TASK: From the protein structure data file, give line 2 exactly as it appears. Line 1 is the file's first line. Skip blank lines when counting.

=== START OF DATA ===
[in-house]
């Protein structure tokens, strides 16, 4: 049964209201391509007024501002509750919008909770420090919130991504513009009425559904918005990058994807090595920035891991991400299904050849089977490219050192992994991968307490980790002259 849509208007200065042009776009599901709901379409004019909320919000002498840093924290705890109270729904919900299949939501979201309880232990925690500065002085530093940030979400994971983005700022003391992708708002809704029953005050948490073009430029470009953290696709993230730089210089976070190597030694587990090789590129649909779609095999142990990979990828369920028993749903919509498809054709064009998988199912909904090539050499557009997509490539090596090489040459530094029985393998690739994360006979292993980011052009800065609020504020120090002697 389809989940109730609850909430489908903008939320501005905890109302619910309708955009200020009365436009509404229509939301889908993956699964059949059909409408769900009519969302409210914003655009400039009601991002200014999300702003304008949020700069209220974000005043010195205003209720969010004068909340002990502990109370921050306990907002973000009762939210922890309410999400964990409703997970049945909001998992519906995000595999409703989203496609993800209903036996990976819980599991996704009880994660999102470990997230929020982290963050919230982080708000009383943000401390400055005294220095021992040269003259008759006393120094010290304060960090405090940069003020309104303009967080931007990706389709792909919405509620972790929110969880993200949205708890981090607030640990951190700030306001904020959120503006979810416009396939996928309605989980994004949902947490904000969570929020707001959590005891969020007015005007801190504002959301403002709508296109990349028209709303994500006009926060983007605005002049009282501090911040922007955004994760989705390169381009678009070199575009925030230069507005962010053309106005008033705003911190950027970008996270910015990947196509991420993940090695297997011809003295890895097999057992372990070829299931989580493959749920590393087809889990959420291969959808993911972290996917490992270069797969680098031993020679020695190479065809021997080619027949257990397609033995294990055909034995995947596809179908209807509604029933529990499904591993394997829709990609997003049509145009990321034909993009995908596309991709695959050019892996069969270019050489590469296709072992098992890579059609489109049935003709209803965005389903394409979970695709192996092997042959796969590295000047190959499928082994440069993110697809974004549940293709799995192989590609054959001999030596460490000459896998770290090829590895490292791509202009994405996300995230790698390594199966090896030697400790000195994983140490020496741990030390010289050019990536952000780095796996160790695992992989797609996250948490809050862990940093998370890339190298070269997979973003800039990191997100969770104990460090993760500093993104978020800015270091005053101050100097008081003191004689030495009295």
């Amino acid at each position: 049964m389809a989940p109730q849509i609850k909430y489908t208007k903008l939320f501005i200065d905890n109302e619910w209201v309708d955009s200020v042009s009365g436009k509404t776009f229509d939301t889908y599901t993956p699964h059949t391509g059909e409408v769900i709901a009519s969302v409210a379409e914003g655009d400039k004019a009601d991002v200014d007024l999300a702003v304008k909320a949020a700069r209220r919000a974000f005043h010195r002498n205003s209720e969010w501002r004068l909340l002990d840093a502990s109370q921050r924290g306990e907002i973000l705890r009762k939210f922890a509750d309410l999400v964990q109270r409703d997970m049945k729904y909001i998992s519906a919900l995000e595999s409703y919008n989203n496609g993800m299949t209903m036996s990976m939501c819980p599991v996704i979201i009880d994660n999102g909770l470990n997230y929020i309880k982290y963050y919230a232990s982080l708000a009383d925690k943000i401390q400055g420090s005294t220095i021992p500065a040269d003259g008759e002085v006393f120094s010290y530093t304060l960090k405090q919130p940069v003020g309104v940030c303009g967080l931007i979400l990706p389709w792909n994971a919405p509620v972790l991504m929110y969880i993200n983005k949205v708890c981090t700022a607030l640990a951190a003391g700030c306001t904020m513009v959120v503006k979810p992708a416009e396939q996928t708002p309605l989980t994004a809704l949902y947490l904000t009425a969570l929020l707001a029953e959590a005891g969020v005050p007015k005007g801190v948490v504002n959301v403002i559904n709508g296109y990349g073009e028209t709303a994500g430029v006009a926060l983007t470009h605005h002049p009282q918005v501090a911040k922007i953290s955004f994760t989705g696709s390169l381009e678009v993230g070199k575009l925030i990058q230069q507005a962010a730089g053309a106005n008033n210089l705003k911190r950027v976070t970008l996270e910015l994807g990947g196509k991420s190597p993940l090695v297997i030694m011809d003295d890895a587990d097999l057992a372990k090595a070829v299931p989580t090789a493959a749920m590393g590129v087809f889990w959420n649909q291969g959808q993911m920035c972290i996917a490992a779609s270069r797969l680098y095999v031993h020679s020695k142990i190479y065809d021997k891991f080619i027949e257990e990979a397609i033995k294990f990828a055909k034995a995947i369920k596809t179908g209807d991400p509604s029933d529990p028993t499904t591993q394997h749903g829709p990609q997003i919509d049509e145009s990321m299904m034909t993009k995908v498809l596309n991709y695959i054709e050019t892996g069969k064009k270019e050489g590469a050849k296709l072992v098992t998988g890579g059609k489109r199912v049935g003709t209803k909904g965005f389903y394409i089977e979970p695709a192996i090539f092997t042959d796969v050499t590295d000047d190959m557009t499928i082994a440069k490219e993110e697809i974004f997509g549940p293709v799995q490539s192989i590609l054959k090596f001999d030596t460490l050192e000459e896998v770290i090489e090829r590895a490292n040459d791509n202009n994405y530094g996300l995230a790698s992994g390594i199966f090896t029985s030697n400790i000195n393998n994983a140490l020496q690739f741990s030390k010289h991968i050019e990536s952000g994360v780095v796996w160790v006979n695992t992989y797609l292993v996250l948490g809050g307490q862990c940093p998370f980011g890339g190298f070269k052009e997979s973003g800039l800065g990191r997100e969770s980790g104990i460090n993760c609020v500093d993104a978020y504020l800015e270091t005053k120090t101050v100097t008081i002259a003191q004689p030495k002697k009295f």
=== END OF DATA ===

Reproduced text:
């Protein structure tokens, strides 16, 4: 049964209201391509007024501002509750919008909770420090919130991504513009009425559904918005990058994807090595920035891991991400299904050849089977490219050192992994991968307490980790002259 849509208007200065042009776009599901709901379409004019909320919000002498840093924290705890109270729904919900299949939501979201309880232990925690500065002085530093940030979400994971983005700022003391992708708002809704029953005050948490073009430029470009953290696709993230730089210089976070190597030694587990090789590129649909779609095999142990990979990828369920028993749903919509498809054709064009998988199912909904090539050499557009997509490539090596090489040459530094029985393998690739994360006979292993980011052009800065609020504020120090002697 389809989940109730609850909430489908903008939320501005905890109302619910309708955009200020009365436009509404229509939301889908993956699964059949059909409408769900009519969302409210914003655009400039009601991002200014999300702003304008949020700069209220974000005043010195205003209720969010004068909340002990502990109370921050306990907002973000009762939210922890309410999400964990409703997970049945909001998992519906995000595999409703989203496609993800209903036996990976819980599991996704009880994660999102470990997230929020982290963050919230982080708000009383943000401390400055005294220095021992040269003259008759006393120094010290304060960090405090940069003020309104303009967080931007990706389709792909919405509620972790929110969880993200949205708890981090607030640990951190700030306001904020959120503006979810416009396939996928309605989980994004949902947490904000969570929020707001959590005891969020007015005007801190504002959301403002709508296109990349028209709303994500006009926060983007605005002049009282501090911040922007955004994760989705390169381009678009070199575009925030230069507005962010053309106005008033705003911190950027970008996270910015990947196509991420993940090695297997011809003295890895097999057992372990070829299931989580493959749920590393087809889990959420291969959808993911972290996917490992270069797969680098031993020679020695190479065809021997080619027949257990397609033995294990055909034995995947596809179908209807509604029933529990499904591993394997829709990609997003049509145009990321034909993009995908596309991709695959050019892996069969270019050489590469296709072992098992890579059609489109049935003709209803965005389903394409979970695709192996092997042959796969590295000047190959499928082994440069993110697809974004549940293709799995192989590609054959001999030596460490000459896998770290090829590895490292791509202009994405996300995230790698390594199966090896030697400790000195994983140490020496741990030390010289050019990536952000780095796996160790695992992989797609996250948490809050862990940093998370890339190298070269997979973003800039990191997100969770104990460090993760500093993104978020800015270091005053101050100097008081003191004689030495009295």